And then there was the vodka. All the vodka. I was offered–I kid you not–10 shots of vodka. Ten. Granted, the shot glasses were on the smaller end so it was more like 5 actual “units” of alcohol or whatever, but still. That in addition to the 2 glasses of wine they served. After the fifth or so shot that was offered to me, I started sneakily filling my glass with the white grape juice that we also had. Then when one of the guys came around with the vodka bottle, I showed him that I already had some and proceeded to drink it, even pulling the old bleh-vodka-it-burns face to really sell the act. But I eventually ran out of grape juice, as I was drinking tons of it to stave off intoxication. For the last couple shots I was offered, I just flat out refused to drink them. My coworkers know I don’t like to drink a lot (especially not vodka), but it was a celebration, and they were insistent. I might have offended some of them, but I know–and they should know, being health workers and all–that alcohol is a huge problem here in Mongolia, and I certainly don’t want to encourage or be part of that excessive drinking culture.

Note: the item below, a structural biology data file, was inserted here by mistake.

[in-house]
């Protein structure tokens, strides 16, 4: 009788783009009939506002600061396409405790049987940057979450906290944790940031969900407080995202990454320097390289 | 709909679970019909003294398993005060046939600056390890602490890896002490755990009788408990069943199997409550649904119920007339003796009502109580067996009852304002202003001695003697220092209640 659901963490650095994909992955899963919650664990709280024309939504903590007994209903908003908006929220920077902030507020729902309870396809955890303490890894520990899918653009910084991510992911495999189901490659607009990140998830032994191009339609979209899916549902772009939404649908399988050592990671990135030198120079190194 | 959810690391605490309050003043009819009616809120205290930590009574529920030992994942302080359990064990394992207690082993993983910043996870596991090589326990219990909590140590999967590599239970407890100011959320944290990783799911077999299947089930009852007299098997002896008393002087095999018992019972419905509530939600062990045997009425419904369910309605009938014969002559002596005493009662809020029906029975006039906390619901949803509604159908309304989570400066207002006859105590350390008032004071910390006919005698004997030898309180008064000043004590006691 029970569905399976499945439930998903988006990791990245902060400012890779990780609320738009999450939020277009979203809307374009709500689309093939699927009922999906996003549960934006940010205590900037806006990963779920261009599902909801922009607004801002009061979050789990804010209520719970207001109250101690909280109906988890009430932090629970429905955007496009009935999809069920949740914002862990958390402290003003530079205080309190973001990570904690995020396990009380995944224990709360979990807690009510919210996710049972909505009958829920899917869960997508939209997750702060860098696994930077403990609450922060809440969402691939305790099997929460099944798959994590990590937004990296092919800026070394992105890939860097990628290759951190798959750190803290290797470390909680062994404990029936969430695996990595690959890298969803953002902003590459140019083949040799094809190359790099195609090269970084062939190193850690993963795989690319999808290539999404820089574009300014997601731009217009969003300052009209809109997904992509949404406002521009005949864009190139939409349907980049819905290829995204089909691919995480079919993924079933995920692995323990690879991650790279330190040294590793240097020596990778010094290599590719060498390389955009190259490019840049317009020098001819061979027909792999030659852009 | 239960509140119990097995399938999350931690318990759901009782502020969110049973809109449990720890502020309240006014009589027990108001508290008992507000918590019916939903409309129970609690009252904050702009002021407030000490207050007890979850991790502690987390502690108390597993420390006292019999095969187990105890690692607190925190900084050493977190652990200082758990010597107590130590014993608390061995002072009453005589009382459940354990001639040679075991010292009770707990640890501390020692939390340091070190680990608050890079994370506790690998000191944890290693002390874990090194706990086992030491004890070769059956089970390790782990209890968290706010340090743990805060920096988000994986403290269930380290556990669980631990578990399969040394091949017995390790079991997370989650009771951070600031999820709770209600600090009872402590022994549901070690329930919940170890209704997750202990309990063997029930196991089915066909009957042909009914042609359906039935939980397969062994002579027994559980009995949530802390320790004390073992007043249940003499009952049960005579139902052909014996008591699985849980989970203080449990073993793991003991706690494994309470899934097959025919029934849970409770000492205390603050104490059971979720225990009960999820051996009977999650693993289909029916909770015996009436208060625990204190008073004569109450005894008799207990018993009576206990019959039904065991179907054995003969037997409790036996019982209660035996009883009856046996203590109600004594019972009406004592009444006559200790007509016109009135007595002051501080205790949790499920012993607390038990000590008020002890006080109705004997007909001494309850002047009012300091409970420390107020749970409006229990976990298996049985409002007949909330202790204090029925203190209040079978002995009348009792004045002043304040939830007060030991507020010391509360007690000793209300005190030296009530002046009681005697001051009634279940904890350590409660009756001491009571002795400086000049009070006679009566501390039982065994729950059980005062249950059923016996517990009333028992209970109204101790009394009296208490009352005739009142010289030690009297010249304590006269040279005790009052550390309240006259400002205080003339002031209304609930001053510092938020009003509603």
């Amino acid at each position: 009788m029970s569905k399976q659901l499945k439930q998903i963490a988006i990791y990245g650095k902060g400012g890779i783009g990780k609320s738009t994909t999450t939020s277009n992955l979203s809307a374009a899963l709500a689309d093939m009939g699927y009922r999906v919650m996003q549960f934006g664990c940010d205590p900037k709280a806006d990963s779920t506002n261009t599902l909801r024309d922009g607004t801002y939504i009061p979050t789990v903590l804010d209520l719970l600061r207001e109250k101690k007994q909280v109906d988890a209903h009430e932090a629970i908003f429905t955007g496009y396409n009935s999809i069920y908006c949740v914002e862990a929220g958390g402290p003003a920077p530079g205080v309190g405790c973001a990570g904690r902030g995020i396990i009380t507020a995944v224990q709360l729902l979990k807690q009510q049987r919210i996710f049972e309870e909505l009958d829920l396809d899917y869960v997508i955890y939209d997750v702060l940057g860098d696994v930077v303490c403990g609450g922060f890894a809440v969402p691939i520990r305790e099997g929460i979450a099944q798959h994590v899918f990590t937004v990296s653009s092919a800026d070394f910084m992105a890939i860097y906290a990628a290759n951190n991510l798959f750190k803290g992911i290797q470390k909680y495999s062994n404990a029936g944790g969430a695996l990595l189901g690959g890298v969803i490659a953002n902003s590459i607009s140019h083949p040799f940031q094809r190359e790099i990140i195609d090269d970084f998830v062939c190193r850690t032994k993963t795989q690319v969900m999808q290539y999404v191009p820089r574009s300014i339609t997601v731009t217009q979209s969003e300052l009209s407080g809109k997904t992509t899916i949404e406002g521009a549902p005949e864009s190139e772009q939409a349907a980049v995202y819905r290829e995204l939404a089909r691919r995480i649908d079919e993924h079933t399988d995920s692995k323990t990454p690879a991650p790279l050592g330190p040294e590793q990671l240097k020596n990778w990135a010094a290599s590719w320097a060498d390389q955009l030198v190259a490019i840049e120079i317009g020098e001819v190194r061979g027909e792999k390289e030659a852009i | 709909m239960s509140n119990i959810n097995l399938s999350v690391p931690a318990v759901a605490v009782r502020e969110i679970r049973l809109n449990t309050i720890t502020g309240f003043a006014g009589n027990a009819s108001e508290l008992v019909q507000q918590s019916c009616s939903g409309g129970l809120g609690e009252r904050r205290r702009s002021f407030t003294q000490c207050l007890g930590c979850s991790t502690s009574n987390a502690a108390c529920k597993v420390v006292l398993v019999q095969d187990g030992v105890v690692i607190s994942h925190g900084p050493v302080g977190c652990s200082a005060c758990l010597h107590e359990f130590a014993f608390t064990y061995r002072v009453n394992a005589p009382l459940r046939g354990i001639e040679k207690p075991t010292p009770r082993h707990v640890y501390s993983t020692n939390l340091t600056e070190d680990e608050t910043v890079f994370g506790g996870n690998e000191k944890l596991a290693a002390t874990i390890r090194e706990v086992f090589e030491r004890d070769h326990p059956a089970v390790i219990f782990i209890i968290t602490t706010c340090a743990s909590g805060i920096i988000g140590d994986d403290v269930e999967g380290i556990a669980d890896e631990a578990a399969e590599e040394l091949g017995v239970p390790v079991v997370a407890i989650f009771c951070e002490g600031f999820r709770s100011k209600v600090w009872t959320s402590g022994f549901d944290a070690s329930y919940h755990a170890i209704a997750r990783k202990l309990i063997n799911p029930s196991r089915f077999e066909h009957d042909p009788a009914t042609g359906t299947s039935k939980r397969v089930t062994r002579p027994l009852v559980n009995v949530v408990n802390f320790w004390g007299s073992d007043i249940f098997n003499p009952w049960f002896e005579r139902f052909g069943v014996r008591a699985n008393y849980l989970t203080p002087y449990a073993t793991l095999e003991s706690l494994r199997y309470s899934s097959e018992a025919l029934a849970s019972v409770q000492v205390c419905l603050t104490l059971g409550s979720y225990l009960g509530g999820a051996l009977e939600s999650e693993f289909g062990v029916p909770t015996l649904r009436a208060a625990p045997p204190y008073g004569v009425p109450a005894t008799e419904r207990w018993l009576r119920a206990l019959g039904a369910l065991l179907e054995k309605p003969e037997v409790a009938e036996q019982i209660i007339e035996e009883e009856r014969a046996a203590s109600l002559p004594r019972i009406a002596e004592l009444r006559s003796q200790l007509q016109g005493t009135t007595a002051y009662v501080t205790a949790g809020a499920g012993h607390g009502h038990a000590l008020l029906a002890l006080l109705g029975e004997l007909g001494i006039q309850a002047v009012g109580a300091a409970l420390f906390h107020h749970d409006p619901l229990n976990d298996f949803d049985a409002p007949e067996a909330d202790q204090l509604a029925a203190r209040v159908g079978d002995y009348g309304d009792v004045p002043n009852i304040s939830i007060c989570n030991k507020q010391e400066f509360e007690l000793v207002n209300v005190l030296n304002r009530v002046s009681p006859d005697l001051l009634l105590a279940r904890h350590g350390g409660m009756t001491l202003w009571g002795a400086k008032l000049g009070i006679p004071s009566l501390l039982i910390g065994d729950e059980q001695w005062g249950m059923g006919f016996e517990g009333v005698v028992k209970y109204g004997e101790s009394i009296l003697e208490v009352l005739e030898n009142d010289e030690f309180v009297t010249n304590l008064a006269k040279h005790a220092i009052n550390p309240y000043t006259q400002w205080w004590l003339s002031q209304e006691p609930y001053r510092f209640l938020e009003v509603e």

After eating, the men sang karaoke for us, the party eventually turning into drunken singing and chatting. I ended up leaving early because I still needed to pick up some groceries and bring wood into my ger. This also may have offended some people–or maybe they were too drunk to notice–but I live alone, in a ger, which is a lot of work, with no family to help out like Mongolians have (Mongolians never live alone).

But it was still a nice day and I did have fun.

Then, a couple weeks later (March 18th to be exact), there was Soldiers’ Day, the anniversary of the founding of Mongolia’s modern military. It is also known as Men’s and Soldiers’ Day because it is celebrated as the male version of Mongolia’s Women’s Day.